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Arthur Frommer's Ten Commandments for Making a Trip by Air in Today's America

The airports are jammed and so are the planes. People are crammed into every seat. They’re irritable and anxious, and so are airline staff. You need to take precautions and follow safe procedures of a sort that you would never have considered in earlier days. 

Here are my ten commandments for air travel in today’s America:
(1) Leave early for the airport, earlier than you have ever left before. Lines for the T.S.A. are occasionally so long that you will miss your flight unless you allot considerable time for clearing security.
(2) Don’t dawdle on your dash to the gate. Planes have been known to close their doors as early as 15 minutes ahead of the scheduled departure time, and passengers who have stopped to shop along the way have been blocked from boarding their flight.
(3) Bring sandwiches (made at home) for sustenance. Don’t find yourself dependant on the puny, tasteless snacks offered by the airlines for outrageous rates.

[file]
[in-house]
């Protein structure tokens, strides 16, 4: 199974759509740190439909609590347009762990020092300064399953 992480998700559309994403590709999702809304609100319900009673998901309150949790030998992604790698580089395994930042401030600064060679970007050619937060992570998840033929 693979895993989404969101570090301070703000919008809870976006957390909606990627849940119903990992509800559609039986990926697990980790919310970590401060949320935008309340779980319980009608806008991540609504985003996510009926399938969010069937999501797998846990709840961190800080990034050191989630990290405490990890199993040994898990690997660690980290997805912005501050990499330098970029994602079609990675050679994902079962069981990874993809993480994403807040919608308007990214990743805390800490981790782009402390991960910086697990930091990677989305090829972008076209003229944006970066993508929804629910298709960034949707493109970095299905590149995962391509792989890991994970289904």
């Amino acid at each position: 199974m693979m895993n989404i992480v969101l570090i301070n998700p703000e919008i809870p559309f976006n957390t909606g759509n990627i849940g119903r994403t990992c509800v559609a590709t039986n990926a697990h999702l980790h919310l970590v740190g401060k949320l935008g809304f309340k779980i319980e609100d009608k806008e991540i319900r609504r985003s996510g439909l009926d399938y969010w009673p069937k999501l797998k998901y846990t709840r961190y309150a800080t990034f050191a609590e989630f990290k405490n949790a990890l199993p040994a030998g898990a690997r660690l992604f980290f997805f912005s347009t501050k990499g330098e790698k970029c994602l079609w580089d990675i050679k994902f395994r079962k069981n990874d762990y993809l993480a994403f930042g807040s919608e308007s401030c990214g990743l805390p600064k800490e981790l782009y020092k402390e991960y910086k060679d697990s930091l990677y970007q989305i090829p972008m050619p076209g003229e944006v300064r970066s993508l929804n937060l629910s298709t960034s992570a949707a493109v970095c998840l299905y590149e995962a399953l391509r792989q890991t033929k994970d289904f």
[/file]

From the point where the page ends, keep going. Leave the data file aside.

(4) Leave more than an hour for changing planes en route. If you are on a one-stop flight that requires you dash from one area or terminal to another, you will almost certainly miss the onward flight on occasion, if you rely on the airlines’ skimpy suggested connection times.
(5) Anticipate the possibility that your luggage won’t make a connecting international flight—and equip yourself with emergency products in your carry-on bag. The occasional failure of a suitcase to make a connecting international flight (it’s retrieved a day later) is such a possible occurrence that you should take it into account in amassing emergency items in your carry-on bag.
(6) When making a trip by air in the immediate days after suffering a cold (or during a cold), bring Afrin for clearing your nostrils and EarPlanes for adjusting the pressure in your ears on landing (you’ll be glad you did). These items are available in any drugstore.
(7) With change or cancellation fees running as high as $300 on the airlines, take out cheap insurance to cover the chance that you may have to change or cancel an air reservation.
(8) For trips of less than a week’s duration, consider limiting yourself to one small carry-on bag (containing just one change of clothing) or a light knapsack.  He or she who travels light is a happy human being.
(9) Remember you can pack liquids in checked luggage only, and barely in your carry-ons; any liquids of quantity will be confiscated by the T.S.A. otherwise.
(10) Patronize the cheap airlines: JetBlue, Spirit, Frontier, Virgin America (for domestic flights) and Norwegian Air, WOW Airlines, VivaColombia, and Volaris (internationally); they will occasionally force the “biggies” to lower their rates.
     Happy traveling!